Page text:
Nitrogen dioxide

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Nitrogen dioxide (NO2) belongs to a family of highly reactive gases called nitrogen oxides (NOx). These gases form when fuel is burned at high temperatures, and come principally from motor vehicle exhaust and power plants. Described by the EPA as "a suffocating, brownish gas," nitrogen dioxide is a strong oxidizing agent that reacts in the air to form corrosive nitric acid, as well as toxic organic nitrates. It also plays a major role in the atmospheric reactions that produce ground-level ozone (or smog).[1]


NO2 is formed in most combustion processes using air as the oxidant. At elevated temperatures nitrogen combines with oxygen to form nitric oxide:

O2 + N2 → 2 NO

Nitric oxide can be oxidized in air to form nitrogen dioxide, although at normal atmospheric concentrations this is a very slow process:

2 NO + O2 → 2 NO2

The most important sources of NO2 are internal combustion engines, power stations and, to a lesser extent, pulp mills. Butane gas heaters and stoves are also sources. The excess air required for complete combustion of fuels in these processes introduces nitrogen into the combustion reactions at high temperatures and produces nitrogen oxides (NOx).[2]

Health and Environmental Effects

Nitrogen dioxide can irritate the lungs and lower resistance to respiratory infections such as influenza. Continued or frequent exposure to concentrations that are typically much higher than those normally found in the ambient air may cause increased incidence of acute respiratory illness in children. EPA's health-based national air quality standard for NO2 is 0.053 ppm (measured as an annual arithmetic mean concentration). Nitrogen oxides contribute to ozone formation and can have adverse effects on both terrestrial and aquatic ecosystems. Nitrogen oxides in the air can significantly contribute to a number of environmental effects such as acid rain and eutrophication in coastal waters like the Chesapeake Bay. Eutrophication occurs when a body of water suffers an increase in nutrients that leads to a reduction in the amount of oxygen in the water, producing an environment that is destructive to fish and other animal life.[1]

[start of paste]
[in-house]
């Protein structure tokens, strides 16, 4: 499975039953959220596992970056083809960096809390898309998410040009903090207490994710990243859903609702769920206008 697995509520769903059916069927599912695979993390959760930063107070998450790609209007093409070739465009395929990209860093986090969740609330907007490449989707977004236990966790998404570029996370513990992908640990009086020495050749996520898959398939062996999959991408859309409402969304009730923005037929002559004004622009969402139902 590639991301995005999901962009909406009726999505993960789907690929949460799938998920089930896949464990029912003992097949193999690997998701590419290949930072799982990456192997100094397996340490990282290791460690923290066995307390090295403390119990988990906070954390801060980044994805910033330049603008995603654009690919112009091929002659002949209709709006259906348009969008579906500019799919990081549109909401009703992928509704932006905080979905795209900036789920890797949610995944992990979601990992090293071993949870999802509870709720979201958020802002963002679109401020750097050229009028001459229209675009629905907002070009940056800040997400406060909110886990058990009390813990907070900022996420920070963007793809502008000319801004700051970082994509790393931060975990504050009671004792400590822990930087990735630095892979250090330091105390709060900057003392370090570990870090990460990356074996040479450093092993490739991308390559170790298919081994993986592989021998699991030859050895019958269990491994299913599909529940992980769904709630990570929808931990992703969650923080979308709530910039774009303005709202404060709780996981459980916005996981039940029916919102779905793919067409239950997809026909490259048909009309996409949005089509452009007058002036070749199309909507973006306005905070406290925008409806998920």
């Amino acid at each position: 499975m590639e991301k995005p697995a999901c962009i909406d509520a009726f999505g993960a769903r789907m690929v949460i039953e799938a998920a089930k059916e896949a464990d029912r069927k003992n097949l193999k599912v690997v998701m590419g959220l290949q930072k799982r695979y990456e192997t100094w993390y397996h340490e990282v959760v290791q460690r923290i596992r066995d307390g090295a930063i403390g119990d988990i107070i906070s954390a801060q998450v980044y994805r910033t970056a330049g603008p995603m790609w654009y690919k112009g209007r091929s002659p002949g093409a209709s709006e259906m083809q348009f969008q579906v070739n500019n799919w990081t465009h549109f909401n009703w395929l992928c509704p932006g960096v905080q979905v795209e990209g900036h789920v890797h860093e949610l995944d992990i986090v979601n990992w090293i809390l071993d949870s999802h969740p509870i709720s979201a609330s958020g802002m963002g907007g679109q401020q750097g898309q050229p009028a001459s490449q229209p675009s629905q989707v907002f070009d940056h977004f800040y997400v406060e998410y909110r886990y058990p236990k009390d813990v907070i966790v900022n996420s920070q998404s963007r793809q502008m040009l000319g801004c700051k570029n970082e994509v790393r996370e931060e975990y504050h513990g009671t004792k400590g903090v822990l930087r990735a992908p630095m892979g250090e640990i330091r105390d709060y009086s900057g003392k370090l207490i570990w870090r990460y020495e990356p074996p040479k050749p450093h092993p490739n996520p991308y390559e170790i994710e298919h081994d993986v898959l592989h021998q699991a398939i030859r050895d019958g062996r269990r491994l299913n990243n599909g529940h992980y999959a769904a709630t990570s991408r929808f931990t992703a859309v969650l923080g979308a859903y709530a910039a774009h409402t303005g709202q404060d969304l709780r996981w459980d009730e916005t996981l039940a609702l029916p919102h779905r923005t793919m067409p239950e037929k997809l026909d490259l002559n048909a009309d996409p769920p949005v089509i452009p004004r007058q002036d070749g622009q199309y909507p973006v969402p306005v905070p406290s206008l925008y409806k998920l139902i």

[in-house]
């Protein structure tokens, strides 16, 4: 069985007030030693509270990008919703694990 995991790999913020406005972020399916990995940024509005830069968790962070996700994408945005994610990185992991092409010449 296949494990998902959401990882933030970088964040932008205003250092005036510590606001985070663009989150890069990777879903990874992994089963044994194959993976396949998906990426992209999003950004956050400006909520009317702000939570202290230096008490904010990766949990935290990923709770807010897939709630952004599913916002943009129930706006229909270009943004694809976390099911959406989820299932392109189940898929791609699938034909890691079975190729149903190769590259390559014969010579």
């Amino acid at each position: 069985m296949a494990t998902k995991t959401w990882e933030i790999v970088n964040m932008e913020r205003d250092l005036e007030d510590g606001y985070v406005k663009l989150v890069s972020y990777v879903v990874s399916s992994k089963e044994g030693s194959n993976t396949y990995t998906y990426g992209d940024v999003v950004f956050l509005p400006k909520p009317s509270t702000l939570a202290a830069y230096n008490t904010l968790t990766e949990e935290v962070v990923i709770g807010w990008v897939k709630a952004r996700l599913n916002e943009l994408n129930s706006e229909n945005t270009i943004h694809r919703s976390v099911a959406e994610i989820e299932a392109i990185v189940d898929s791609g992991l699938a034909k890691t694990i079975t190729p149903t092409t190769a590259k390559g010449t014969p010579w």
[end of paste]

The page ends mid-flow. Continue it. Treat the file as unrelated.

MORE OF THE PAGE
Studies have noted cities with high nitrogen dioxide (NO2) concentrations have death rates four times higher than those with low NO2 concentrations, suggesting a potential correlation.[3]

Aging coal plants "grandfathered" in after passage of the Clean Air Act have been particularly linked to large quantities of harmful emissions.[4][5]


In November 2009, the EPA proposed the Transport Rule, the first time since 1971 that the agency had recommended tightening controls on sulfur dioxide (SO2) to protect public health. Acting under federal court order, the Obama administration proposed new air-quality rules on July 6, 2010, for coal-burning power plants. The pollutants being singled out in the new rule making — sulfur dioxide and nitrogen oxides — are easily carried by the wind and affect states and cities far downwind from the plants where they are produced, and react in the atmosphere to form fine particulates and ground-level ozone (smog). The proposed regulation would apply to power plants in 31 states east of the Rockies, with the exception of the Dakotas, Vermont, New Hampshire and Maine. The proposed rules will replace the EPA's 2005 Clean Air Interstate Rule.[6][7]

Gina McCarthy, head of the EPA’s air and radiation office, said the new rules would reduce emissions of sulfur dioxide and nitrogen oxides by hundreds of thousands of tons a year and bring $120 billion in annual health benefits. Those benefits, Ms. McCarthy said, include preventing 14,000 to 36,000 premature deaths, 23,000 nonfatal heart attacks, 21,000 cases of acute bronchitis, 240,000 cases of aggravated asthma and 1.9 million missed school and work days. Additionally, the rule would substantially reduce unhealthy smog. The cost of compliance to utilities and other operators of power plants would be $2.8 billion a year, according to E.P.A. estimates.[6]

The proposed regulation will require utilities operating coal-burning plants to install scrubbers and other technology to reduce emissions of the pollutants. Some companies may decide to retire older plants rather than invest in new control measures because other new rules under the Clean Air Act are expected in the coming years. The new rules do not address power plant emissions of carbon dioxide and five other pollutants that contribute to global warming. The Obama administration is moving forward with a plan to phase in regulation of such heat-trapping gases, a move that is being challenged in Congress and in the courts.[6]



  1. 1.0 1.1 "Nitrogen Dioxide (NO2)" EPA, accessed October 2010.
  2. Sids Linked to Nitrogen Dioxide Pollution. Retrieved on 2008-02-25.
  3. Alan Lockwood, Kristen Welker-Hood, Molly Rauch, Barbara Gottlieb,"Coal's Assault on Human Health" Physicians for Social Responsibility Report, November 2009
  4. "Deadly Power Plants? Study Fuels Debate", June 9, 2004
  5. "America's Biggest Polluters: Carbon Dioxide Emissions from Power Plants in 2007" Environment America, November 24, 2009
  6. 6.0 6.1 6.2 John Broder, "New Rules Issued on Coal Air Pollution" New York Times, July 6, 2010.
  7. "Proposed Transport Rule Would Reduce Interstate Transport of Ozone and Fine Particle Pollution," EPA Fact Sheet, accessed July 8, 2010

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